In the past few weeks my photography has been very Redondant: that does not mean that I always photograph the same thing, but rather that much of my work revolves around Redondo Beach and the immediate surroundings.
On the cusp of Spring and Summer, our Western skies turned into a kaleidoscope of gorgeous displays, some offering a foretaste of the heat to come, other reminiscing of colder months.
A few days ago, I got this classic afternoon vibe.
And the view was amazing from Malaga Cove as well, with a flock of pelicans heading my way. It’s actually rare to see the mountains so well in the hotter months.
This is a similar view but shot from higher up, precisely from the Queen’s Necklace Overlook in Via Del Monte.
The Redondo Beach Pier has been offering some very rewarding sights, too. I love to get cozy with the timeless impression you get down there.
And every image becomes dense with the emotional recollection of Kodak Chrome.
But what you see from the Pier is most magical and awe-inspiring, too: consider this morning view of Redondo, Torrance, and Palos Verdes shot from the southern side of the pier. The sky looks like a cross-seasonal patchwork mixing marine layer and scrambled cotton candy clouds.
Since getting my FAA Part 107 license in April, I’ve felt the growing lure of the endless skyways over the South Bay (at least where they are not restricted by LAX and Torrance Airport).
Thanks to the drone, I can see how lucky the hawks and the seagulls can be as they soar high above our beautiful shores.
And if you go up high and look to the north, the view is not shabby one bit.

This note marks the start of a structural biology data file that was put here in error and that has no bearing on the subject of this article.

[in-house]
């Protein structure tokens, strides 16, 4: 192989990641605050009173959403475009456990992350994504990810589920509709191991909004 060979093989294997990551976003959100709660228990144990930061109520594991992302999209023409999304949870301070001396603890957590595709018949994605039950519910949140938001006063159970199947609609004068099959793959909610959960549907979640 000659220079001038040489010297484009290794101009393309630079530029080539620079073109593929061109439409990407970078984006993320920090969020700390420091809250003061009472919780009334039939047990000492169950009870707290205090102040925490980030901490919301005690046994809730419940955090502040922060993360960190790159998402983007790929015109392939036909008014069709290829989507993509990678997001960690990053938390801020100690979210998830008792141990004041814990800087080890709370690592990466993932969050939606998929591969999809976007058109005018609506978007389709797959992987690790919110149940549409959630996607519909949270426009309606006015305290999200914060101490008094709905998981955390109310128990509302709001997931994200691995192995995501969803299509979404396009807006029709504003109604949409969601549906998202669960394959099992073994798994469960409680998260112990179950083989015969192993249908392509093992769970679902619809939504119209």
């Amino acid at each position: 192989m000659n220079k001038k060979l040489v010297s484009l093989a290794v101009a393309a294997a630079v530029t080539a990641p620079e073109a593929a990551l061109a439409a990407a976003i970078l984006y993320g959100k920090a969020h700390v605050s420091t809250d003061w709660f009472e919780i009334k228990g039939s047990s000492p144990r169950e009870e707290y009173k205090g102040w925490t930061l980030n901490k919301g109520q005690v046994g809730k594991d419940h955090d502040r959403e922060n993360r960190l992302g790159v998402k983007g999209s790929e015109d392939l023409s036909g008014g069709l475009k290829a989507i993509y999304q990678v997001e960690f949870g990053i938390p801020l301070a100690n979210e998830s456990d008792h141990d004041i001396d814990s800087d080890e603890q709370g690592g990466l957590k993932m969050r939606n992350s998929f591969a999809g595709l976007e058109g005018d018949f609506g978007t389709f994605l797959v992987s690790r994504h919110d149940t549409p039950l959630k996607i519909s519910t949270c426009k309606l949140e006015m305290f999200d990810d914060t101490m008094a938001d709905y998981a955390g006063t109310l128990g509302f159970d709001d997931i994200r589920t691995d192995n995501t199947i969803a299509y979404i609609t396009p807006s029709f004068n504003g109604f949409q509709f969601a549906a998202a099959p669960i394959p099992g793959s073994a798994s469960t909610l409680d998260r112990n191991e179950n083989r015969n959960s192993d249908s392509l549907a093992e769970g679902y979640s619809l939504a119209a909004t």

The drone has often become my go-to for driveway photography. Meaning, all I have to do is go to my driveway, unfold the propellers, and climb to the allowed clearance. And this is what I see.
You know as they say, work smarter not harder. Once upon a time, whenever I saw a dramatic sunset in the making, I would grab my gear and run to the Esplanade. Sometimes I would get there in time, sometimes it was a bust. Now, when I see some promising sunset, I can just release the drone and have a look from up high. This does not only let me catch more sunsets, but also affords a new framing of the sunset into the geographical and esthetic fabric of our city.
And I can embrace all of the beauty in the space of a single gaze.
But do not worry, some special accents of our Redondo State of Mind can only be captured by being there, boots on the ground: so you will still see me with my camera in hand trying to frame that perfect sunset, although I know very well that the best shot is always yet to come.